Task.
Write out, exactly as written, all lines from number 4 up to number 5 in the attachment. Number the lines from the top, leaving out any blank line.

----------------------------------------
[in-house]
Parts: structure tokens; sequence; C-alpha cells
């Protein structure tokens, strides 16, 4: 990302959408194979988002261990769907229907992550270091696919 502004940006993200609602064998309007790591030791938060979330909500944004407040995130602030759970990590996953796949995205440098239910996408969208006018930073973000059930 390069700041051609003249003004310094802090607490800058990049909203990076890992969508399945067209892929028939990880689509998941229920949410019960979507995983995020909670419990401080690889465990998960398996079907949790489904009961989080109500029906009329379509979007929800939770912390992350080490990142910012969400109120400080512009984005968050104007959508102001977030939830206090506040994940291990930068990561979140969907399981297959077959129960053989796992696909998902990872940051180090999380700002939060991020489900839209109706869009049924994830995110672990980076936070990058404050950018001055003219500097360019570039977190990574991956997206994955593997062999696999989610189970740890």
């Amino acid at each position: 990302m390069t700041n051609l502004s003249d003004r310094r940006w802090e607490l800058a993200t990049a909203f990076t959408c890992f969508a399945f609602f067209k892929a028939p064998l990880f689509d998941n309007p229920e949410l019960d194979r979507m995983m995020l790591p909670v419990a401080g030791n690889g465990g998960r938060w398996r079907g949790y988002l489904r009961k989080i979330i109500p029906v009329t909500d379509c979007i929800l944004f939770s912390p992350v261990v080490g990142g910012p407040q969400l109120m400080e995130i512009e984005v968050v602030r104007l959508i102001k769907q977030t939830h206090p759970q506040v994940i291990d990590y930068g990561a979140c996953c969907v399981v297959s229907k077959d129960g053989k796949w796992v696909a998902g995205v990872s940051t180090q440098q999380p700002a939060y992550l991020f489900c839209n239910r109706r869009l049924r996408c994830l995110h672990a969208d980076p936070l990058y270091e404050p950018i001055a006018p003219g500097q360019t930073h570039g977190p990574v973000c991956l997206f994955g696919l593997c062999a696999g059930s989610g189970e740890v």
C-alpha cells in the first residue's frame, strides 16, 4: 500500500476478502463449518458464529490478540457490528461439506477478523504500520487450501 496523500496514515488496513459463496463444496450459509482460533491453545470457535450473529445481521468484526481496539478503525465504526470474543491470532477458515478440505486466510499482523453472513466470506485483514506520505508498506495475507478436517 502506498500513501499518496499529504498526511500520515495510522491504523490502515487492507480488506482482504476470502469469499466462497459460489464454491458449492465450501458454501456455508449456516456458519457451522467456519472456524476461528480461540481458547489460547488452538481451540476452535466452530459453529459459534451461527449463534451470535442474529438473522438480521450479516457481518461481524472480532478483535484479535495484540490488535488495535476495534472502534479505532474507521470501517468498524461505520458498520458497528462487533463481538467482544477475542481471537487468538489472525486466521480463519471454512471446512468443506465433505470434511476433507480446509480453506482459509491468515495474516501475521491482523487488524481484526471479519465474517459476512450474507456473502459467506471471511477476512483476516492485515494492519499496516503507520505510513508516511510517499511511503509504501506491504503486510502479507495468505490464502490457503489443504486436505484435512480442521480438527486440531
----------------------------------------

């Amino acid at each position: 990302m390069t700041n051609l502004s003249d003004r310094r940006w802090e607490l800058a993200t990049a909203f990076t959408c890992f969508a399945f609602f067209k892929a028939p064998l990880f689509d998941n309007p229920e949410l019960d194979r979507m995983m995020l790591p909670v419990a401080g030791n690889g465990g998960r938060w398996r079907g949790y988002l489904r009961k989080i979330i109500p029906v009329t909500d379509c979007i929800l944004f939770s912390p992350v261990v080490g990142g910012p407040q969400l109120m400080e995130i512009e984005v968050v602030r104007l959508i102001k769907q977030t939830h206090p759970q506040v994940i291990d990590y930068g990561a979140c996953c969907v399981v297959s229907k077959d129960g053989k796949w796992v696909a998902g995205v990872s940051t180090q440098q999380p700002a939060y992550l991020f489900c839209n239910r109706r869009l049924r996408c994830l995110h672990a969208d980076p936070l990058y270091e404050p950018i001055a006018p003219g500097q360019t930073h570039g977190p990574v973000c991956l997206f994955g696919l593997c062999a696999g059930s989610g189970e740890v």
C-alpha cells in the first residue's frame, strides 16, 4: 500500500476478502463449518458464529490478540457490528461439506477478523504500520487450501 496523500496514515488496513459463496463444496450459509482460533491453545470457535450473529445481521468484526481496539478503525465504526470474543491470532477458515478440505486466510499482523453472513466470506485483514506520505508498506495475507478436517 502506498500513501499518496499529504498526511500520515495510522491504523490502515487492507480488506482482504476470502469469499466462497459460489464454491458449492465450501458454501456455508449456516456458519457451522467456519472456524476461528480461540481458547489460547488452538481451540476452535466452530459453529459459534451461527449463534451470535442474529438473522438480521450479516457481518461481524472480532478483535484479535495484540490488535488495535476495534472502534479505532474507521470501517468498524461505520458498520458497528462487533463481538467482544477475542481471537487468538489472525486466521480463519471454512471446512468443506465433505470434511476433507480446509480453506482459509491468515495474516501475521491482523487488524481484526471479519465474517459476512450474507456473502459467506471471511477476512483476516492485515494492519499496516503507520505510513508516511510517499511511503509504501506491504503486510502479507495468505490464502490457503489443504486436505484435512480442521480438527486440531